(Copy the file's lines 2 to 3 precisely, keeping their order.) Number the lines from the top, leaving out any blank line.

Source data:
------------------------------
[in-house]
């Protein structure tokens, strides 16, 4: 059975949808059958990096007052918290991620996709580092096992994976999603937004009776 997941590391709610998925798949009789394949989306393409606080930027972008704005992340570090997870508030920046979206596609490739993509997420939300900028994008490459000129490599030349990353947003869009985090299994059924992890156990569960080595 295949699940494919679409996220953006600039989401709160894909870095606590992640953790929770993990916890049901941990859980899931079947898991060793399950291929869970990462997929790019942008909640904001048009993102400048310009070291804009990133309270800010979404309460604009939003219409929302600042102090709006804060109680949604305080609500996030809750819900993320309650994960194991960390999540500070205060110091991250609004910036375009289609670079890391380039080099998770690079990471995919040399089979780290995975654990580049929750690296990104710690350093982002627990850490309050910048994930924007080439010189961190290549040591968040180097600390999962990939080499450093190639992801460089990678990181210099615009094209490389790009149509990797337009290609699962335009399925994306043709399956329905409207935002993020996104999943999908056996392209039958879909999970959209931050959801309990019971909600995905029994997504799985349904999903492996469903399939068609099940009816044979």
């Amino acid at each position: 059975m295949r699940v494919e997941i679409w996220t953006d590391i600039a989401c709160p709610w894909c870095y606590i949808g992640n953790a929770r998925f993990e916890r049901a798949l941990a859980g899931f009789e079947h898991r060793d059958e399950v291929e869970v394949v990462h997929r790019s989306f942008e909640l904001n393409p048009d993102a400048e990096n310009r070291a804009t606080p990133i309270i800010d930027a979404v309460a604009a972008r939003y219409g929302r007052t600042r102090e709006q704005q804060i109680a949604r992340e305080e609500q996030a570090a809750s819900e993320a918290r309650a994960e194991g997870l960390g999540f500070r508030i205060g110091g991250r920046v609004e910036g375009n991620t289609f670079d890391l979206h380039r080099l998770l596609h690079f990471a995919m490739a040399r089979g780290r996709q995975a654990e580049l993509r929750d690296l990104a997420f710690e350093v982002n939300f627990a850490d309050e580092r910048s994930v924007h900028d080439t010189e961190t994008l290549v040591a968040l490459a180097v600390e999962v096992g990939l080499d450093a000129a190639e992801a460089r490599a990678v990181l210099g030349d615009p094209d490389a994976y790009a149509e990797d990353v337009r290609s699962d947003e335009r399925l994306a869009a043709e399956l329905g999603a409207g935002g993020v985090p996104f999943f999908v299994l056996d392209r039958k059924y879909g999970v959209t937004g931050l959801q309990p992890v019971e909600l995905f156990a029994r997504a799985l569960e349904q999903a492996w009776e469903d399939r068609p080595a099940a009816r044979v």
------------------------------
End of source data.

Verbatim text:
């Protein structure tokens, strides 16, 4: 059975949808059958990096007052918290991620996709580092096992994976999603937004009776 997941590391709610998925798949009789394949989306393409606080930027972008704005992340570090997870508030920046979206596609490739993509997420939300900028994008490459000129490599030349990353947003869009985090299994059924992890156990569960080595 295949699940494919679409996220953006600039989401709160894909870095606590992640953790929770993990916890049901941990859980899931079947898991060793399950291929869970990462997929790019942008909640904001048009993102400048310009070291804009990133309270800010979404309460604009939003219409929302600042102090709006804060109680949604305080609500996030809750819900993320309650994960194991960390999540500070205060110091991250609004910036375009289609670079890391380039080099998770690079990471995919040399089979780290995975654990580049929750690296990104710690350093982002627990850490309050910048994930924007080439010189961190290549040591968040180097600390999962990939080499450093190639992801460089990678990181210099615009094209490389790009149509990797337009290609699962335009399925994306043709399956329905409207935002993020996104999943999908056996392209039958879909999970959209931050959801309990019971909600995905029994997504799985349904999903492996469903399939068609099940009816044979």
């Amino acid at each position: 059975m295949r699940v494919e997941i679409w996220t953006d590391i600039a989401c709160p709610w894909c870095y606590i949808g992640n953790a929770r998925f993990e916890r049901a798949l941990a859980g899931f009789e079947h898991r060793d059958e399950v291929e869970v394949v990462h997929r790019s989306f942008e909640l904001n393409p048009d993102a400048e990096n310009r070291a804009t606080p990133i309270i800010d930027a979404v309460a604009a972008r939003y219409g929302r007052t600042r102090e709006q704005q804060i109680a949604r992340e305080e609500q996030a570090a809750s819900e993320a918290r309650a994960e194991g997870l960390g999540f500070r508030i205060g110091g991250r920046v609004e910036g375009n991620t289609f670079d890391l979206h380039r080099l998770l596609h690079f990471a995919m490739a040399r089979g780290r996709q995975a654990e580049l993509r929750d690296l990104a997420f710690e350093v982002n939300f627990a850490d309050e580092r910048s994930v924007h900028d080439t010189e961190t994008l290549v040591a968040l490459a180097v600390e999962v096992g990939l080499d450093a000129a190639e992801a460089r490599a990678v990181l210099g030349d615009p094209d490389a994976y790009a149509e990797d990353v337009r290609s699962d947003e335009r399925l994306a869009a043709e399956l329905g999603a409207g935002g993020v985090p996104f999943f999908v299994l056996d392209r039958k059924y879909g999970v959209t937004g931050l959801q309990p992890v019971e909600l995905f156990a029994r997504a799985l569960e349904q999903a492996w009776e469903d399939r068609p080595a099940a009816r044979v």